Swiss drones are flying high

  • Economics
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Sensefly cover

Swiss industry is at the forefront of unmanned aerial vehicles for commercial use. Here are some examples of highly innovative Swiss firms.

Swiss drones are everywhere – from agriculture to journalism, from the mining industry to the humanitarian sphere. In a report published in February 2016, the Federal Office of Civil Aviation (FOCA) notes that Swiss companies specialise in sophisticated civilian drones and high performance, complex systems.

What accounts for Switzerland's strength in this area? Strong collaboration between the authorities and industry through the Swiss U-Space Implementation (SUSI) partnership,  expertise in robotics and microsystems, and close ties between research and industry. The two Swiss federal institutes of technology – in Lausanne (EPFL) and Zurich (ETH Zurich) – have indeed produced most of the start-ups.

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Fotokite

Political support

The National Centre of Competence in Research (NCCR) Robotics, which is funded by the Swiss National Science Foundation, also plays an important role. NCCR Robotics was created in 2010 to promote the robotics industry in Switzerland. It brings together some 20 professors, more than a hundred researchers and four universities – including the EPFL and ETH Zurich – and it awards innovation grants.

Between entrepreneurship funds, competitions and venture capital, there are numerous ways for start-ups to fund their first phase. "The second stage of financing is a challenge," according to Igor Ivanov, co-founder of Gamaya (see the company descriptions below). "Switzerland is a great environment, with a lot of talented people," adds Ivanov, who is from Russia and studied in St Gallen.

Buyouts

Swiss SMEs clearly have something to offer, as some have been bought out by foreign companies. These include Lausanne-based senseFly, which is majority-owned by the French firm Parrot (the second largest drone manufacturer in the world).

Company descriptions

Gamaya – Lausanne, 2015

Did you know it was possible to identify various characteristics of plants by how they reflect light? This is what Gamaya, an EPFL start-up, does. A hyperspectral camera mounted on a drone takes pictures of crops, which are then analysed and processed, providing farmers with information on diseases, pests, weeds and plant growth. Gamaya has just raised 3.2 million dollars and is mainly targeting the huge Brazilian market.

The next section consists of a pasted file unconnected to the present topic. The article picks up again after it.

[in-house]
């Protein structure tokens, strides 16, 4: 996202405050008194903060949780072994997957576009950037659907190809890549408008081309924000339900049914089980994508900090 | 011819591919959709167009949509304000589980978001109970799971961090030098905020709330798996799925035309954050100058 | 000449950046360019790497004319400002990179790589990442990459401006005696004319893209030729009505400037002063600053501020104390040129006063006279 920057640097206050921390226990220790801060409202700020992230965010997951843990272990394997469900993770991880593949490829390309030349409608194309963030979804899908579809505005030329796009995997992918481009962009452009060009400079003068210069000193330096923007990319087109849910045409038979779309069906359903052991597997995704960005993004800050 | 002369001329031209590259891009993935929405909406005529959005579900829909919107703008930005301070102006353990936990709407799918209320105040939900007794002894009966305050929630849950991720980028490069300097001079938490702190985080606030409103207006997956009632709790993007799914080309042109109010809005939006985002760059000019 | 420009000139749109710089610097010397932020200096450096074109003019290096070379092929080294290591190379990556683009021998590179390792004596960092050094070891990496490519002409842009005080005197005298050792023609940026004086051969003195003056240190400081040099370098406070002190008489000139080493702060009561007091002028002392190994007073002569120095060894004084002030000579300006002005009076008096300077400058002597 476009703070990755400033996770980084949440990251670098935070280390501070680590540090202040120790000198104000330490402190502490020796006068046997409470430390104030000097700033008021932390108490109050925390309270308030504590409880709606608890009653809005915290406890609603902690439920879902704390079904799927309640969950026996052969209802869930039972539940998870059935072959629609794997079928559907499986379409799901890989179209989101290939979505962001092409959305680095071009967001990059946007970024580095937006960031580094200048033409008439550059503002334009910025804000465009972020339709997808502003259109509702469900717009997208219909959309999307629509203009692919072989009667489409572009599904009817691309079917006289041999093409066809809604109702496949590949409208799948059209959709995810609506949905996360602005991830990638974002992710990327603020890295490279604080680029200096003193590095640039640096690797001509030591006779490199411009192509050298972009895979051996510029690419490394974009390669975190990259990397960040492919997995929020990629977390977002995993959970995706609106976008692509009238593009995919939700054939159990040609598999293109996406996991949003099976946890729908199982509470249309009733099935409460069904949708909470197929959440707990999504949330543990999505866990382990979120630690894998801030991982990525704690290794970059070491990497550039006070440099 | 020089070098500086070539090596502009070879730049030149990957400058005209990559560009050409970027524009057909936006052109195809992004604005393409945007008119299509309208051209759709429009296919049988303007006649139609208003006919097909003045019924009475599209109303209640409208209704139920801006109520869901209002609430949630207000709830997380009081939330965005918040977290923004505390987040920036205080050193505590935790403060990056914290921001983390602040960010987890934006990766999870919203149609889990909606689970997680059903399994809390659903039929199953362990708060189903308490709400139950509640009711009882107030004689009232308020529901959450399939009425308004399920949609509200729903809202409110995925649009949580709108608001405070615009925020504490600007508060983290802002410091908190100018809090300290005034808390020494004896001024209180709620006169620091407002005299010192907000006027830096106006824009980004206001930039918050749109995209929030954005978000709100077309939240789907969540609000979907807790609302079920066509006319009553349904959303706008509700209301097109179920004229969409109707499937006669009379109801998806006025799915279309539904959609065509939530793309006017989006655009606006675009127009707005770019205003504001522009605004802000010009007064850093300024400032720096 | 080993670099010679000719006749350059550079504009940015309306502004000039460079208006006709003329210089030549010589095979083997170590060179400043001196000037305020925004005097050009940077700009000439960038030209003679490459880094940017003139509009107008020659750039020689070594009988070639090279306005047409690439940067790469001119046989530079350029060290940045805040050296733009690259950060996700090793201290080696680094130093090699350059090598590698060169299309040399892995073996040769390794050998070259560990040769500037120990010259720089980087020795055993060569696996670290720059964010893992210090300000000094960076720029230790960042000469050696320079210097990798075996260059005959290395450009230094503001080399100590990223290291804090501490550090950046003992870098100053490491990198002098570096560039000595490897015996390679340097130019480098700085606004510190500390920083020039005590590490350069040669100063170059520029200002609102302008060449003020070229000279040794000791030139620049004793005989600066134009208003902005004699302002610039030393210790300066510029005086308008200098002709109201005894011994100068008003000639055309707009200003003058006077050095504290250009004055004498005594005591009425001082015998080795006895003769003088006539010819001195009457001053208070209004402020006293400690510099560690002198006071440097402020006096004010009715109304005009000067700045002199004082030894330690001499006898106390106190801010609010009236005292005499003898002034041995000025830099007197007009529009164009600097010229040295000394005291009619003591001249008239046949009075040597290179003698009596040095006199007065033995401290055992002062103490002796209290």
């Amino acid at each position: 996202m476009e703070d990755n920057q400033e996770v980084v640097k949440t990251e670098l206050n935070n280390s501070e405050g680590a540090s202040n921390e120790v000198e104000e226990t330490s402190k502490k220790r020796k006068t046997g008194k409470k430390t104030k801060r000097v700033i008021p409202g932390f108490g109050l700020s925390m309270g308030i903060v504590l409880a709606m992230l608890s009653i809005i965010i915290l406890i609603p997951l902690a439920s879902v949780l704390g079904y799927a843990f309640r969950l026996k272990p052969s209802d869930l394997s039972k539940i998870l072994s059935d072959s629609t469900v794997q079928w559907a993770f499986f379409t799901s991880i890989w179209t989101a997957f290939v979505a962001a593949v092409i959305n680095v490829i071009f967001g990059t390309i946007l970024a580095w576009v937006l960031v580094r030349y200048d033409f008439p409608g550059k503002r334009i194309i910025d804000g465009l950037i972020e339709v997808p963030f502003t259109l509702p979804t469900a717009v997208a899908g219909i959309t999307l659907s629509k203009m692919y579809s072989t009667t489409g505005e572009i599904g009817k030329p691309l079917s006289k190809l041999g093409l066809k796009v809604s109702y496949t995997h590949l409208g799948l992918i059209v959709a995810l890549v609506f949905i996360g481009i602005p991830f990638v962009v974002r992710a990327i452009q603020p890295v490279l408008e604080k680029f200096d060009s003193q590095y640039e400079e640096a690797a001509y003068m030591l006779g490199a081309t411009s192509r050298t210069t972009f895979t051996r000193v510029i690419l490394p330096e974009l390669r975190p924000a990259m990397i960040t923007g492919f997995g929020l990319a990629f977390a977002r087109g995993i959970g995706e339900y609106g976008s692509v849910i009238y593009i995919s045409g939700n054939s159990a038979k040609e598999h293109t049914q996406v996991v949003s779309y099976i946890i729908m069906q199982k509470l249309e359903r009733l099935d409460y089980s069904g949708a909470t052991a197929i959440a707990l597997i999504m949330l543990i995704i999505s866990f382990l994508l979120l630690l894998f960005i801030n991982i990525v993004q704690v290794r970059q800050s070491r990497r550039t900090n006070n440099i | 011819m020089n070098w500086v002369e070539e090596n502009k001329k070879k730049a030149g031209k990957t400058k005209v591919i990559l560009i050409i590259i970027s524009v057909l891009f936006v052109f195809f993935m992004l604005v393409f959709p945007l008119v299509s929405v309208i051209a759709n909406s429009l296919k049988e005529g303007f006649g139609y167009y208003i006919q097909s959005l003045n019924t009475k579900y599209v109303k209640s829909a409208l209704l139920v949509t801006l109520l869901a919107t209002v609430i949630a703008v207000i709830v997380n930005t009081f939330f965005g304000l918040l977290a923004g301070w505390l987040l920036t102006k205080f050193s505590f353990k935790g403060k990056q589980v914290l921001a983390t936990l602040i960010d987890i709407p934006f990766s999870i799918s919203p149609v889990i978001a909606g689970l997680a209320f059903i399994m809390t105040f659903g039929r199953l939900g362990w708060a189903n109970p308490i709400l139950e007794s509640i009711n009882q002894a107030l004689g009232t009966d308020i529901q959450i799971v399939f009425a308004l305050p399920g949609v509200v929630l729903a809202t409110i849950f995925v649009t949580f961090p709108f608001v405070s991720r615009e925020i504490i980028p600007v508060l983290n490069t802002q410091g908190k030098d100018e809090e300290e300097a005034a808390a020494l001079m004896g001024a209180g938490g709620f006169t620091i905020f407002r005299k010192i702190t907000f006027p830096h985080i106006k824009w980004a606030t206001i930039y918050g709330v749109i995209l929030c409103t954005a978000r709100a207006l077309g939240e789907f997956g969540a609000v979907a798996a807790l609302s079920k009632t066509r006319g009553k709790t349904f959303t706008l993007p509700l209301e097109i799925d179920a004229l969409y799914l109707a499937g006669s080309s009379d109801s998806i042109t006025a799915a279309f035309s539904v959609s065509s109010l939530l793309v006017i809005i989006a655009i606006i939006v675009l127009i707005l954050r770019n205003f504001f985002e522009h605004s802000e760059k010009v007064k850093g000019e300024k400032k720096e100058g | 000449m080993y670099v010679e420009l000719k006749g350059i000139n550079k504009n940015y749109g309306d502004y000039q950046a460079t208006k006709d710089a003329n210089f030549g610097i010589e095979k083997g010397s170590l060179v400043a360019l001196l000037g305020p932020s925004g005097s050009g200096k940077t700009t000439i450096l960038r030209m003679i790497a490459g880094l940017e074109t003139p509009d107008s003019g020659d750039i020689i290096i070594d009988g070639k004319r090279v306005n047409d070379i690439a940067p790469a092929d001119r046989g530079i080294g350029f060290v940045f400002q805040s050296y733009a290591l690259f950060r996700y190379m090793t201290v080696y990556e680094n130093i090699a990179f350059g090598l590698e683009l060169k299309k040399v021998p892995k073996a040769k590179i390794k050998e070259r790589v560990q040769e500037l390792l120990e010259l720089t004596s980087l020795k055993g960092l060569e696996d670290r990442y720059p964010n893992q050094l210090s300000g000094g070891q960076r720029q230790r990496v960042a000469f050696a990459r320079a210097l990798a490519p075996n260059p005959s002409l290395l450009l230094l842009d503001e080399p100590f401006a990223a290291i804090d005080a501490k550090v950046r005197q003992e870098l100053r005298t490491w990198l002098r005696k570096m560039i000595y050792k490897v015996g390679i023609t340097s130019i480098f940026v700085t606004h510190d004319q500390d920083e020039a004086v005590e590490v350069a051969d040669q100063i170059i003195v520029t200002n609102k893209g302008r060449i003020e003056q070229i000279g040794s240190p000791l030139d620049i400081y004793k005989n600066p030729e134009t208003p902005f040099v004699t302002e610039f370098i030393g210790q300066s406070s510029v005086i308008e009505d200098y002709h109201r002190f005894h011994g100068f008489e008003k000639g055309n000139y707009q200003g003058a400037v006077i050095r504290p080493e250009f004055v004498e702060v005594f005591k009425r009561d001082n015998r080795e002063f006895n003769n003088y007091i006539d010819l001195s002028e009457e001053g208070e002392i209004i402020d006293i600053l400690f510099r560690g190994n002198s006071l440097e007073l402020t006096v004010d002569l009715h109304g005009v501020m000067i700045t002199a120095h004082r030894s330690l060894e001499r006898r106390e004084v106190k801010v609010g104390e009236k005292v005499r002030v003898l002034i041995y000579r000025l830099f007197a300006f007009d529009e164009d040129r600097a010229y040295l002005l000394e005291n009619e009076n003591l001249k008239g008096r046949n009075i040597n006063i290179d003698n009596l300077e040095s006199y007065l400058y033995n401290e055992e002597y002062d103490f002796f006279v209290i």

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Gamaya

Gamaya’s founders (from left to right: Dragos Constantin, Igor Ivanov and Yosef Akhtman)

Flyability – Lausanne, 2014

Flyability’s drone, which is surrounded by a shockproof protective frame, can inspect and explore the most hostile environments, from glacier crevasses to petroleum tanks. It is particularly well suited for humanitarian purposes. Flyability, a spin-off of the EPFL and NCCR Robotics, won the 2015 Drones for Good competition held in Dubai and its one million dollar purse. It also raised 2.5 million francs and is working with several of the world’s largest industrial groups.

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Flyability

Thanks to its collision-tolerant frame, Flyability’s Elios drone can fly anywhere safely 

RigiTech – Prilly, 2018

RigiTech's Swiss technology is reshaping logistics. Its Air Bridge solution enables rapid, flexible, direct aerial drone deliveries with no CO2 emissions. The drones can carry 2kg packages over a range of 80km, taking off vertically and landing in a small space. RigiTech is one of the first companies to perform long-range deliveries of healthcare materials in Europe.

Fotokite – Zurich, 2014

Fotokite, a spin-off of the EPFZ and NCCR Robotics, has developed a quadcopter that follows its owner around on a special leash. Sergei Lupashin, who received his PhD from the EPFZ, wanted to create a drone capable of easily and safely filming large groups of people. The idea came to him from watching opposition demonstrations in Russia. The Fotokite Phi is meant for the general public, while the significantly more expensive Pro version offers Full HD feedback and can fly non-stop thanks to its power tether. Both drones use GoPro cameras.

Voliro - Zurich, 2019

Voliro develops advanced aerial robots to perform inspection and maintenance tasks more safely, cost-effectively and faster than traditional methods. With its tiltable rotor system, the Voliro T flying robot extends the capabilities of service drones from ‘flying and seeing’ to ‘flying, seeing and touching.’ It can be equipped with a variety of useful payloads, such as non-destructive test sensors. The drone's unique 360° design means it can inspect curved and sloping surfaces. Voliro is an ETHZ Zurich spin-off and a Wyss Zurich project.

senseFly – Lausanne, 2009

senseFly is the flagship of the Swiss drone industry. The company makes ultra-light and easy-to-use drones for mapping purposes. It was started at the EPFL and employs over a hundred people. Its products are used in surveillance, agriculture, the humanitarian sphere and industrial inspection. Like Pix4D, senseFly is majority-owned by Parrot.